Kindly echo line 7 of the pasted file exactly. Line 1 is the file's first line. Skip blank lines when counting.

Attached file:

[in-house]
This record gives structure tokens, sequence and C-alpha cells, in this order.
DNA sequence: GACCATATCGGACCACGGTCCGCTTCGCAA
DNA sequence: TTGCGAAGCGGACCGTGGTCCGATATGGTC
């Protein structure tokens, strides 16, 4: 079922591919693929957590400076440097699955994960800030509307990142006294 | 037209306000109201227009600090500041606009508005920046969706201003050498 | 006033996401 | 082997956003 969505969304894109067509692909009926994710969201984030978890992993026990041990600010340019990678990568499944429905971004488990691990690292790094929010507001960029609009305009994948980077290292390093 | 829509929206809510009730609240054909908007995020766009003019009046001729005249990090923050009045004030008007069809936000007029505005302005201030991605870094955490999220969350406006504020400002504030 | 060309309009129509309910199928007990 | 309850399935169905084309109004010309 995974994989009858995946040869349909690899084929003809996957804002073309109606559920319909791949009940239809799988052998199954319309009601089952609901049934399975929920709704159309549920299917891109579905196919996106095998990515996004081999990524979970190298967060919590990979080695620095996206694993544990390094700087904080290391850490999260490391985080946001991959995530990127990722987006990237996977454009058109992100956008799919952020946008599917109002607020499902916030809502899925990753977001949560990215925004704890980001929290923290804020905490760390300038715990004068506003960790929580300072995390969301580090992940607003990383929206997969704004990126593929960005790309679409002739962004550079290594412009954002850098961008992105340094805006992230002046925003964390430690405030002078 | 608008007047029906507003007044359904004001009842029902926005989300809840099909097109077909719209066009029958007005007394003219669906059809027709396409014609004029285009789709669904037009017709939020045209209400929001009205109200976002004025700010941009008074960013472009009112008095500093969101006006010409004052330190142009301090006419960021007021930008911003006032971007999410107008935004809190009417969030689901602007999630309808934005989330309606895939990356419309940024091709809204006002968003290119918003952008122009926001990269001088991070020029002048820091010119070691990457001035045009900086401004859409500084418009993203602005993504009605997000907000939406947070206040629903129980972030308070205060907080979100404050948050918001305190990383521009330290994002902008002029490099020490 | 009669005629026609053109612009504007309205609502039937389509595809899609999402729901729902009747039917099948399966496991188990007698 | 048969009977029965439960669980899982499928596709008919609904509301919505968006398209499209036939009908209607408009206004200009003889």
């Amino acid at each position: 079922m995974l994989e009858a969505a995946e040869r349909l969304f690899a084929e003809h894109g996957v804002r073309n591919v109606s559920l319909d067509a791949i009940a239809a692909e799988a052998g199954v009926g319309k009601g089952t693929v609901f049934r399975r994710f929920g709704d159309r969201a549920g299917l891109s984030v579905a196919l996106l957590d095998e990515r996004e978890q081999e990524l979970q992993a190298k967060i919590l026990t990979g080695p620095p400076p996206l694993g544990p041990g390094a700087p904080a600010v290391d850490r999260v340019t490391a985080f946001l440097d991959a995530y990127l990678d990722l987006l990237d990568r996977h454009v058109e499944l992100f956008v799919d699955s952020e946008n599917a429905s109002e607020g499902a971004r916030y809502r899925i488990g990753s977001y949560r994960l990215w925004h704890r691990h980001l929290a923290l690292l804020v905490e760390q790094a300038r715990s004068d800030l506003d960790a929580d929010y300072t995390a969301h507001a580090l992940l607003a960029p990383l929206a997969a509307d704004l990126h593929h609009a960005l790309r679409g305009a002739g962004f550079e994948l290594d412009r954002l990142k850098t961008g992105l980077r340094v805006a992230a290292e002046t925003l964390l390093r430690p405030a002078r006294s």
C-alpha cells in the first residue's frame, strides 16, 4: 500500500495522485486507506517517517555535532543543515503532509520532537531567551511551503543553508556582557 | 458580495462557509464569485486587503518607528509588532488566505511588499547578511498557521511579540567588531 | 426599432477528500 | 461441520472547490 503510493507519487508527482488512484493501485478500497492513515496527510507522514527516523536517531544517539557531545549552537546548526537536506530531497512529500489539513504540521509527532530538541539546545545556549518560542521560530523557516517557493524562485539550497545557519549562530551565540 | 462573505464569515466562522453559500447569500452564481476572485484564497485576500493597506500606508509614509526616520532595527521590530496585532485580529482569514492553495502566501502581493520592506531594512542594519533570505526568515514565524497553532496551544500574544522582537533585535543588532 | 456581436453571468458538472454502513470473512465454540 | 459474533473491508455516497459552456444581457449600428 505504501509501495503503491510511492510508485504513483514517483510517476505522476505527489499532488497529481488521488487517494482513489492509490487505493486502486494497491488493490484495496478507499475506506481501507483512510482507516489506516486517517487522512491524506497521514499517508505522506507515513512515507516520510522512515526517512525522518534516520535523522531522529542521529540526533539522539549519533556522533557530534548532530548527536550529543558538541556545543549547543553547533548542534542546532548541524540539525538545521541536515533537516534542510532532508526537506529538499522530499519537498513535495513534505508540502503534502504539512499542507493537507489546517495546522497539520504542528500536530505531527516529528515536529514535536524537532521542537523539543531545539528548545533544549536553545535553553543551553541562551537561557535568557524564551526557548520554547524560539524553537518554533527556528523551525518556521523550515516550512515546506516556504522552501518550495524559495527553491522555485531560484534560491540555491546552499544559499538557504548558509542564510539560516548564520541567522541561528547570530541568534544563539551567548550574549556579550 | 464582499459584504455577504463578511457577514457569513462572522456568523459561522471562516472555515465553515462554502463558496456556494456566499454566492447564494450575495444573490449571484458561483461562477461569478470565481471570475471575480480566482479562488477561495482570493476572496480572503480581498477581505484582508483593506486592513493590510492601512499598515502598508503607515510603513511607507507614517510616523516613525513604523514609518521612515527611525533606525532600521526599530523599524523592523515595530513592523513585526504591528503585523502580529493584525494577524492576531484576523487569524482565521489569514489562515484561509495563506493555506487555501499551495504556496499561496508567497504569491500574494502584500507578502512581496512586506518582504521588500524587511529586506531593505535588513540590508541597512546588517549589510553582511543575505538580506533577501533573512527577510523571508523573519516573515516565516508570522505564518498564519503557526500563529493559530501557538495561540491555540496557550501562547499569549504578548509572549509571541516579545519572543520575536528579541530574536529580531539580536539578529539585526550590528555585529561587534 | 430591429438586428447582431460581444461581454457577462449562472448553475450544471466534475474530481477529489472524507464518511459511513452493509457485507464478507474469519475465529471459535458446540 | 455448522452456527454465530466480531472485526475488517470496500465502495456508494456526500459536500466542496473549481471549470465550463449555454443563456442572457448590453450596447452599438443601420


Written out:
C-alpha cells in the first residue's frame, strides 16, 4: 500500500495522485486507506517517517555535532543543515503532509520532537531567551511551503543553508556582557 | 458580495462557509464569485486587503518607528509588532488566505511588499547578511498557521511579540567588531 | 426599432477528500 | 461441520472547490 503510493507519487508527482488512484493501485478500497492513515496527510507522514527516523536517531544517539557531545549552537546548526537536506530531497512529500489539513504540521509527532530538541539546545545556549518560542521560530523557516517557493524562485539550497545557519549562530551565540 | 462573505464569515466562522453559500447569500452564481476572485484564497485576500493597506500606508509614509526616520532595527521590530496585532485580529482569514492553495502566501502581493520592506531594512542594519533570505526568515514565524497553532496551544500574544522582537533585535543588532 | 456581436453571468458538472454502513470473512465454540 | 459474533473491508455516497459552456444581457449600428 505504501509501495503503491510511492510508485504513483514517483510517476505522476505527489499532488497529481488521488487517494482513489492509490487505493486502486494497491488493490484495496478507499475506506481501507483512510482507516489506516486517517487522512491524506497521514499517508505522506507515513512515507516520510522512515526517512525522518534516520535523522531522529542521529540526533539522539549519533556522533557530534548532530548527536550529543558538541556545543549547543553547533548542534542546532548541524540539525538545521541536515533537516534542510532532508526537506529538499522530499519537498513535495513534505508540502503534502504539512499542507493537507489546517495546522497539520504542528500536530505531527516529528515536529514535536524537532521542537523539543531545539528548545533544549536553545535553553543551553541562551537561557535568557524564551526557548520554547524560539524553537518554533527556528523551525518556521523550515516550512515546506516556504522552501518550495524559495527553491522555485531560484534560491540555491546552499544559499538557504548558509542564510539560516548564520541567522541561528547570530541568534544563539551567548550574549556579550 | 464582499459584504455577504463578511457577514457569513462572522456568523459561522471562516472555515465553515462554502463558496456556494456566499454566492447564494450575495444573490449571484458561483461562477461569478470565481471570475471575480480566482479562488477561495482570493476572496480572503480581498477581505484582508483593506486592513493590510492601512499598515502598508503607515510603513511607507507614517510616523516613525513604523514609518521612515527611525533606525532600521526599530523599524523592523515595530513592523513585526504591528503585523502580529493584525494577524492576531484576523487569524482565521489569514489562515484561509495563506493555506487555501499551495504556496499561496508567497504569491500574494502584500507578502512581496512586506518582504521588500524587511529586506531593505535588513540590508541597512546588517549589510553582511543575505538580506533577501533573512527577510523571508523573519516573515516565516508570522505564518498564519503557526500563529493559530501557538495561540491555540496557550501562547499569549504578548509572549509571541516579545519572543520575536528579541530574536529580531539580536539578529539585526550590528555585529561587534 | 430591429438586428447582431460581444461581454457577462449562472448553475450544471466534475474530481477529489472524507464518511459511513452493509457485507464478507474469519475465529471459535458446540 | 455448522452456527454465530466480531472485526475488517470496500465502495456508494456526500459536500466542496473549481471549470465550463449555454443563456442572457448590453450596447452599438443601420